4. ^ Petejan, Saša (2011) Otroci in vojna: Internacija je mnogo več kot le politična dediščina, Dnevnik, Ljubljana
  5. ^ Spomini internirancev v Gonarsu, Primorski dnevnik, 2012, Trieste.

External links

Coordinates: 45°54′25.4″N 13°14′13.63″E / 45.907056°N 13.2371194°E

Alessandra Kersevan

Alessandra Kersevan (born (1950-12-18)18 December 1950 in Monfalcone) is an historian, author and editor living and working in Udine.

She researches Italian modern history, including the Italian resistance movement and Italian war crimes.

She is the editor of a group called Resistenza storica at Kappa Vu edizioni, an Italian publisher.

Her research have caused a huge hate campaign against her from the political right environment, both institutional and extra-parliamentary.

Aleš Strojnik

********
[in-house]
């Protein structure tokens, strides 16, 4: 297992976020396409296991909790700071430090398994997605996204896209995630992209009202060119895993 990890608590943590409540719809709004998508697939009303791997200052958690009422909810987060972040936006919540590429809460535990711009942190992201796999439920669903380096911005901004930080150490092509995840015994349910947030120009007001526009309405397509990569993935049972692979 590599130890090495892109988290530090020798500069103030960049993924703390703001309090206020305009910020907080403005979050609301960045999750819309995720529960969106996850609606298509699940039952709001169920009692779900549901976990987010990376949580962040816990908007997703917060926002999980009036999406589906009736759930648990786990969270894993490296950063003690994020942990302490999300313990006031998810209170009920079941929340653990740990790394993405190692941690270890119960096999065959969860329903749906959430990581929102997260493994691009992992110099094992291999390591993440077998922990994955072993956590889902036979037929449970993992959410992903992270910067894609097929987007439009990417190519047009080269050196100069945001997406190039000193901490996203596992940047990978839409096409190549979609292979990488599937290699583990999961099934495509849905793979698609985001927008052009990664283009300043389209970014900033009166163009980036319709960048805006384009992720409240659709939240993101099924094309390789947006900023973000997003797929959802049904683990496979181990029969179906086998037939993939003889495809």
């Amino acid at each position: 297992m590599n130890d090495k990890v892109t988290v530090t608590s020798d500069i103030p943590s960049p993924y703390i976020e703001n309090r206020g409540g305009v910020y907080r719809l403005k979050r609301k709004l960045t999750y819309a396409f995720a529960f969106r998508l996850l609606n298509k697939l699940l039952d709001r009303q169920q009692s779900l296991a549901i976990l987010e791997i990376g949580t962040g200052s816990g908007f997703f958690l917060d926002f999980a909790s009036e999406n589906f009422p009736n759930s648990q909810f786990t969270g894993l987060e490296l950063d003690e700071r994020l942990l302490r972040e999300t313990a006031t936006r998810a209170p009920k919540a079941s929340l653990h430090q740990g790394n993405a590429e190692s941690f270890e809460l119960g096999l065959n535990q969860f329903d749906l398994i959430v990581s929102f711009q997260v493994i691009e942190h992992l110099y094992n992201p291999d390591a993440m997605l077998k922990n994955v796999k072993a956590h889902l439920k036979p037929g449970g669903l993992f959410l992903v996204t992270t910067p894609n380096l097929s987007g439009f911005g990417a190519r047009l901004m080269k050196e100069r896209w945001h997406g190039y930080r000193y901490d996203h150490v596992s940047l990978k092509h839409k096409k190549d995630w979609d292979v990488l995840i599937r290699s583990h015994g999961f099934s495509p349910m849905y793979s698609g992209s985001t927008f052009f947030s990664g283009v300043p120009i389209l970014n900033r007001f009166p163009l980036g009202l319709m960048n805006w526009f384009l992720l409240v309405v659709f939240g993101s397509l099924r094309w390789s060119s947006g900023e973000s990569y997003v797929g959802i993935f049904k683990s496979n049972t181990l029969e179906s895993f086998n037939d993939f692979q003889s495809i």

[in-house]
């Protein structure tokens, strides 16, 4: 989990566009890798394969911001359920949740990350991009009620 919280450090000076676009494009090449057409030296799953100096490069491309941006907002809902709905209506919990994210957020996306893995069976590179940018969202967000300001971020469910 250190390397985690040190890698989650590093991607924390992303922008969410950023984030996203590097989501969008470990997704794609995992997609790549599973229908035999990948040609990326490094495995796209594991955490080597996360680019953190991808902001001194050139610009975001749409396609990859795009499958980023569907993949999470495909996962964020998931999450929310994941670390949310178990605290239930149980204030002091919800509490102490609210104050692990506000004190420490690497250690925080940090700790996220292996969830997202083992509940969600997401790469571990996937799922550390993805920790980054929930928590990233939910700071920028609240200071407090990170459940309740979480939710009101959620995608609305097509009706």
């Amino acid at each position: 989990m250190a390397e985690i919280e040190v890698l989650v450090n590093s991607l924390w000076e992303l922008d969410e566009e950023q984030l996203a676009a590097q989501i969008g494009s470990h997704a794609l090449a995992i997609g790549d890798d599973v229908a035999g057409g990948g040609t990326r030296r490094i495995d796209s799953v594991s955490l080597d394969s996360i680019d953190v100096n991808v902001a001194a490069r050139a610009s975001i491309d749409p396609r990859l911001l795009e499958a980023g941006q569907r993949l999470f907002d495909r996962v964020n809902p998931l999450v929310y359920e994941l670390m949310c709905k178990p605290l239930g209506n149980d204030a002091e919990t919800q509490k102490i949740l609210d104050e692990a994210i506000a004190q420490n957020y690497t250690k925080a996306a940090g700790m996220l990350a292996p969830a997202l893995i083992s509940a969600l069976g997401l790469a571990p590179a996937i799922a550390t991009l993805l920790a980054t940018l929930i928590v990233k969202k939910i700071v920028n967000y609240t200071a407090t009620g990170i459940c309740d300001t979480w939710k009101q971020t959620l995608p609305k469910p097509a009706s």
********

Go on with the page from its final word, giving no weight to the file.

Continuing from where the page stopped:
Aleš Strojnik (also known as Alex Strojnik, May 21, 1921 – November 6, 1995) was a Slovenian American aerodynamicist and aircraft designer specializing in low-speed drag reduction. He was also a pioneer and professor in physics and high-energy electron microscopy, and retired from teaching and research at Arizona State University in Tempe, Arizona.Strojnik was born and educated in Ljubljana, Slovenia. He was imprisoned in Gonars concentration camp during World War II, along with thousands of other ethnic Slovenes by the fascist Italian occupiers of the Province of Ljubljana. After the war, Strojnik returned to academia and research. He is called by some, "the first Slovenian biomedical engineer," and was influential in cultivating a sense of quality among his students.Strojnik had some training in, and passion for aeronautical engineering. His first aircraft design, which he built in Slovenia (then part of Yugoslavia) in 1945, was called "S-1." It was a flying-wing glider. After suffering a fractured skull and broken nose in crashing the S-1, he abandoned the design.Strojnik's pursuit of quality in science landed him on the wrong side of the Slovenian academia, controlled after the war by the Yugoslav Partisans of Josip Broz Tito's post-war Communist government. Strojnik's article, "Who is a Scientist," appeared in the communist publication Nova Obsorja ("New Horizon").